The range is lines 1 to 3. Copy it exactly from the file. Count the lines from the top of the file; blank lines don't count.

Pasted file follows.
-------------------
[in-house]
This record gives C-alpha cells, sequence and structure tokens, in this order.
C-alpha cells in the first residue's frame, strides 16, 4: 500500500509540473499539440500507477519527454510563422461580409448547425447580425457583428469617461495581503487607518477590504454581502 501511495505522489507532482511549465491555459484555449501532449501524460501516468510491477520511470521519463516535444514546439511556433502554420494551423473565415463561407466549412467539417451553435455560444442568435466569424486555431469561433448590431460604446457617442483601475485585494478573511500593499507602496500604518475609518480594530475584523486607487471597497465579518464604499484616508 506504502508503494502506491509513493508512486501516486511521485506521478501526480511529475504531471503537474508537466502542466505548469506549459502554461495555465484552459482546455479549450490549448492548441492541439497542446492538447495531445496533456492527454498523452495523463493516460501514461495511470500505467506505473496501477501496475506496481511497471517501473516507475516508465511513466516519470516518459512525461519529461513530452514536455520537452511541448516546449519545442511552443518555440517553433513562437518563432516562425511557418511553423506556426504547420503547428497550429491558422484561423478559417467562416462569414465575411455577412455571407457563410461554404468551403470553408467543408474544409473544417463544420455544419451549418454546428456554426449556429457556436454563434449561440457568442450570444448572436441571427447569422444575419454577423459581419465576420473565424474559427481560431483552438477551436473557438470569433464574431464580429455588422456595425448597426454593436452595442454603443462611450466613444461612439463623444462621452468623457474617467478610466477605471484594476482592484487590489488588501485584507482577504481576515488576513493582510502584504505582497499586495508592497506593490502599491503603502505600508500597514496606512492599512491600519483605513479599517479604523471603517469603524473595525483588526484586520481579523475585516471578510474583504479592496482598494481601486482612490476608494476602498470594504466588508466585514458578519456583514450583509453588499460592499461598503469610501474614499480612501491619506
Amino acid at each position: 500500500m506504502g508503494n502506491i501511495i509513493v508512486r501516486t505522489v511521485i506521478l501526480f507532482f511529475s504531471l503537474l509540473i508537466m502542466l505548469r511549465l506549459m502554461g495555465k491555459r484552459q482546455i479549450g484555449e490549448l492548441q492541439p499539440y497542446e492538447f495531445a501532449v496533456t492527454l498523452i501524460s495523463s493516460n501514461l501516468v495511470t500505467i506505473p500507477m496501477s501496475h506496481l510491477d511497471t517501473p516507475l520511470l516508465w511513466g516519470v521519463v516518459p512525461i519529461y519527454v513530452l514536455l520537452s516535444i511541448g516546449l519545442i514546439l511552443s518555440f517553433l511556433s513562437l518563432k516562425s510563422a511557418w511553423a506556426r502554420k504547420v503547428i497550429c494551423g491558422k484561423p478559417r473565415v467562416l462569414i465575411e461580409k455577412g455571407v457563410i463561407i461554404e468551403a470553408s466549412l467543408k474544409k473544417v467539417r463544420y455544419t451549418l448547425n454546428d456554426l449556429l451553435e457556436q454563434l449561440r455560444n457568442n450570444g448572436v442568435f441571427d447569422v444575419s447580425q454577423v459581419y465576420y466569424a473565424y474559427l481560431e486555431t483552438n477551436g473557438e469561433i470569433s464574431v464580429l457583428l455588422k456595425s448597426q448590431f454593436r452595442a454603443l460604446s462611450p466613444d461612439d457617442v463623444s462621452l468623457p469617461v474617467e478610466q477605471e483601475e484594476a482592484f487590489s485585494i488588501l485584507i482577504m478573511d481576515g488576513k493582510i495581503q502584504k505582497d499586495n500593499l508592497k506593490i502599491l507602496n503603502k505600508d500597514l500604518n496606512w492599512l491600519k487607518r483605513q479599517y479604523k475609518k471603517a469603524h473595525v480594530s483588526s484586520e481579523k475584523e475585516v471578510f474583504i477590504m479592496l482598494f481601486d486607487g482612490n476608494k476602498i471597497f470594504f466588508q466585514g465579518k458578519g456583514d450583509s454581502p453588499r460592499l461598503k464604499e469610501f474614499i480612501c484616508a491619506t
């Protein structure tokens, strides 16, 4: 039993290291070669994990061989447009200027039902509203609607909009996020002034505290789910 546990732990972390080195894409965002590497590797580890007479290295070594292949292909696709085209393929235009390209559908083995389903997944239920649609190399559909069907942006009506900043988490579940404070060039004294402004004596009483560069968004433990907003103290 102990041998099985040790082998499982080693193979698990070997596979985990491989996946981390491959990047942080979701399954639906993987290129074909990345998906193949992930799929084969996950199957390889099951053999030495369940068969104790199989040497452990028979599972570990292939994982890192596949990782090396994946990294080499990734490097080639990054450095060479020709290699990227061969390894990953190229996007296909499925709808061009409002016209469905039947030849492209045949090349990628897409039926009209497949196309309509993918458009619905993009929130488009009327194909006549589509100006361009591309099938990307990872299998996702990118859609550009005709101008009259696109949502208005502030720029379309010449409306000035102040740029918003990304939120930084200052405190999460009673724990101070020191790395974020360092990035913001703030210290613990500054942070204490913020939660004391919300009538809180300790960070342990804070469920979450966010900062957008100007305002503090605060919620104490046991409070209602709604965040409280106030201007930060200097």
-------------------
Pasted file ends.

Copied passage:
[in-house]
This record gives C-alpha cells, sequence and structure tokens, in this order.
C-alpha cells in the first residue's frame, strides 16, 4: 500500500509540473499539440500507477519527454510563422461580409448547425447580425457583428469617461495581503487607518477590504454581502 501511495505522489507532482511549465491555459484555449501532449501524460501516468510491477520511470521519463516535444514546439511556433502554420494551423473565415463561407466549412467539417451553435455560444442568435466569424486555431469561433448590431460604446457617442483601475485585494478573511500593499507602496500604518475609518480594530475584523486607487471597497465579518464604499484616508 506504502508503494502506491509513493508512486501516486511521485506521478501526480511529475504531471503537474508537466502542466505548469506549459502554461495555465484552459482546455479549450490549448492548441492541439497542446492538447495531445496533456492527454498523452495523463493516460501514461495511470500505467506505473496501477501496475506496481511497471517501473516507475516508465511513466516519470516518459512525461519529461513530452514536455520537452511541448516546449519545442511552443518555440517553433513562437518563432516562425511557418511553423506556426504547420503547428497550429491558422484561423478559417467562416462569414465575411455577412455571407457563410461554404468551403470553408467543408474544409473544417463544420455544419451549418454546428456554426449556429457556436454563434449561440457568442450570444448572436441571427447569422444575419454577423459581419465576420473565424474559427481560431483552438477551436473557438470569433464574431464580429455588422456595425448597426454593436452595442454603443462611450466613444461612439463623444462621452468623457474617467478610466477605471484594476482592484487590489488588501485584507482577504481576515488576513493582510502584504505582497499586495508592497506593490502599491503603502505600508500597514496606512492599512491600519483605513479599517479604523471603517469603524473595525483588526484586520481579523475585516471578510474583504479592496482598494481601486482612490476608494476602498470594504466588508466585514458578519456583514450583509453588499460592499461598503469610501474614499480612501491619506